Brian Stetler self-flagellates on the media's behalf in the New York Times today over it being maybe entirely the media's fault that pastor Terry Jones got any attention for his obvious plea for attention and also that Jones was allowed to be called a "pastor" in the first place (since "hatemonger" and "fraud" now seem more apt). What? We added flame to the fire? Nope, don't think so. Doesn't sound like us. In a concession to the theme of contrition, Jones's name isn't in the headline, and the accompanying photograph shows Jones, but only from far away and surrounded by cameras. This article is about the media, see. In no way do we want to benefit from the page views associated with this, wait, what's his name again? We don't even remember! That is how very sorry we are. Stelter makes the excellent point that part of the fodder for the Jones frenzy was the fact that it dovetailed so nicely with that mosque thing that both the public and the media have reacted to in such measured tones.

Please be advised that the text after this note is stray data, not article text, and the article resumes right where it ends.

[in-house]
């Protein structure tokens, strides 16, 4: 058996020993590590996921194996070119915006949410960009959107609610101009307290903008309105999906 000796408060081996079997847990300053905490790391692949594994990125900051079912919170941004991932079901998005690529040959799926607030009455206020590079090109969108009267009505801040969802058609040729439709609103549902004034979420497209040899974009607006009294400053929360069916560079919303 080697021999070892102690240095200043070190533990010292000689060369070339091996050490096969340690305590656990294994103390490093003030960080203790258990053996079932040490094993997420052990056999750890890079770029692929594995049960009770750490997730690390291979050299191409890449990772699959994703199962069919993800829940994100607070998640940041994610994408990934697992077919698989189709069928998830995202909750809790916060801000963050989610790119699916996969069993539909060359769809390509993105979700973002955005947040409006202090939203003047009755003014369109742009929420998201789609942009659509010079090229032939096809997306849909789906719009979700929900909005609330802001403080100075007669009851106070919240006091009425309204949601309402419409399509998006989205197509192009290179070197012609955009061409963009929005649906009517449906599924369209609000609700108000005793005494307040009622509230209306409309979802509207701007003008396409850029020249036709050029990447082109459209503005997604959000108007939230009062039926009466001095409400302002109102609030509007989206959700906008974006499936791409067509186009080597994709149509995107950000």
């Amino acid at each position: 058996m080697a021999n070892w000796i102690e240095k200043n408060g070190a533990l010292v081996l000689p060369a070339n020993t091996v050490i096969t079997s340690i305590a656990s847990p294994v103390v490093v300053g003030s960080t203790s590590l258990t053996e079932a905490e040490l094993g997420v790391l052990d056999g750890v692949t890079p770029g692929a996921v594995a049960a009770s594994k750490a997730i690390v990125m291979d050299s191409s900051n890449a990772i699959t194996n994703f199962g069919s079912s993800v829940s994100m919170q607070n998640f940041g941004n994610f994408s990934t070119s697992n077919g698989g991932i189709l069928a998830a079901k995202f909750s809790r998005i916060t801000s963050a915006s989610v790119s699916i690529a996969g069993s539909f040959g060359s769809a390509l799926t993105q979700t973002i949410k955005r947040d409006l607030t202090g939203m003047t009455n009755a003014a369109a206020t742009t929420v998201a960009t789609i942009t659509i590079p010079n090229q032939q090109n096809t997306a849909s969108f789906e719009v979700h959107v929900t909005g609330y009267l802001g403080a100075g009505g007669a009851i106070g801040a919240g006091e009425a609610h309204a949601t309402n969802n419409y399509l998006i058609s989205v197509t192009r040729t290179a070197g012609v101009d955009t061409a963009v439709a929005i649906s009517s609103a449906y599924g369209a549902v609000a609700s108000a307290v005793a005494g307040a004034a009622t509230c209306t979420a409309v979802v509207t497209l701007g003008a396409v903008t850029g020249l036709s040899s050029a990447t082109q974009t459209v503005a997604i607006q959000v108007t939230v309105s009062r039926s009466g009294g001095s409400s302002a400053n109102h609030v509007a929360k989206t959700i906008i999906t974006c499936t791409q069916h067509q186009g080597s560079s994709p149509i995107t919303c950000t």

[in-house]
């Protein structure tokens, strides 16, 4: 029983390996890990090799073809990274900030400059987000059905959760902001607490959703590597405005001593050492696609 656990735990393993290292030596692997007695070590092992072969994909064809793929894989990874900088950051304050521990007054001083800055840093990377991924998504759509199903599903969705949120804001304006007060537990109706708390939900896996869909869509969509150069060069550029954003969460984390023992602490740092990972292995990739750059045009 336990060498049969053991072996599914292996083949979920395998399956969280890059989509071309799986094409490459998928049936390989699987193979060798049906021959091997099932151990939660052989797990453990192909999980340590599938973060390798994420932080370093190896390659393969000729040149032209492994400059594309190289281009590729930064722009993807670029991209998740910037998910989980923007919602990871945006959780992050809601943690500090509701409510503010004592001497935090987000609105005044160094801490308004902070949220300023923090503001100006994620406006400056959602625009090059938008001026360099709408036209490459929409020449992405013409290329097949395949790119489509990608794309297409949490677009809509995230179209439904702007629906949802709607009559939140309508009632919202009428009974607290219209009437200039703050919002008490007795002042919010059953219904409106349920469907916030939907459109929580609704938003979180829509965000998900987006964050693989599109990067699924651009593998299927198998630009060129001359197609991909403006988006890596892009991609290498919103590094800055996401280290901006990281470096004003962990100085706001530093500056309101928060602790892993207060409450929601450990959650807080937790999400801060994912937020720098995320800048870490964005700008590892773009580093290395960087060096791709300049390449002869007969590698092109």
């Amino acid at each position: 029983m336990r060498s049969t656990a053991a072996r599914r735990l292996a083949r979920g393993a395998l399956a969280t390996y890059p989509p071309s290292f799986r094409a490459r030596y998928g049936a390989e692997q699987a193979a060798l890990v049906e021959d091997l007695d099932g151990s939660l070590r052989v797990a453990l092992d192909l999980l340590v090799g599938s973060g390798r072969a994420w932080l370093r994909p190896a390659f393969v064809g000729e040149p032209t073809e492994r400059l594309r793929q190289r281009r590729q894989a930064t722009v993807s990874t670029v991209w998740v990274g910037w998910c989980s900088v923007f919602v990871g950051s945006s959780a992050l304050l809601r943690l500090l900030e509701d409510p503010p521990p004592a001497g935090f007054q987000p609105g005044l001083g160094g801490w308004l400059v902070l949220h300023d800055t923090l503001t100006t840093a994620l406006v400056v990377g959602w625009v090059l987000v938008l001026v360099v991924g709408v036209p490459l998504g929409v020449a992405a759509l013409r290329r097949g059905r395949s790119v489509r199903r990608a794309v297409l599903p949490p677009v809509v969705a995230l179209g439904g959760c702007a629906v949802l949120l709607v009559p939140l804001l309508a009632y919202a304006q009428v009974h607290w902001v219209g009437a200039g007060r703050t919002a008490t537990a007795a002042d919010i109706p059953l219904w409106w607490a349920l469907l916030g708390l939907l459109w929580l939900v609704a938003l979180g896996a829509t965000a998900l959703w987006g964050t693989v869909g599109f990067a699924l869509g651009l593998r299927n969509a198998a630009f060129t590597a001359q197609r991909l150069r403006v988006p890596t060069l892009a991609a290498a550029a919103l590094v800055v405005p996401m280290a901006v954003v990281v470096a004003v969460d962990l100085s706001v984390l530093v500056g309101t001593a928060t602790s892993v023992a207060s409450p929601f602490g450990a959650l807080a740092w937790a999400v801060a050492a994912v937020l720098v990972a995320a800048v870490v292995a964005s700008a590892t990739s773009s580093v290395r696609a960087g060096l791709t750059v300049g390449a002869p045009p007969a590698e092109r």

The Koran-burning stunt was actually the final move after a year's worth of hateful stunts in Gainesville that started when Jones posted a sign outside his church that read “Islam is of the devil.” The Gainesville Sun, which is owned by the New York Times Company, struggled over how to responsibly cover the incident, following it up with an investigation that showed abusive financial practices like running an eBay furniture business on church property.
The one media persona who managed to keep his nose clean during this entire episode is Rush Limbaugh, who chose not to mention that he and Jones graduated from the same high school in Cape Girardeau, Missouri, when he talked about how the ACLU should defend Jones on air.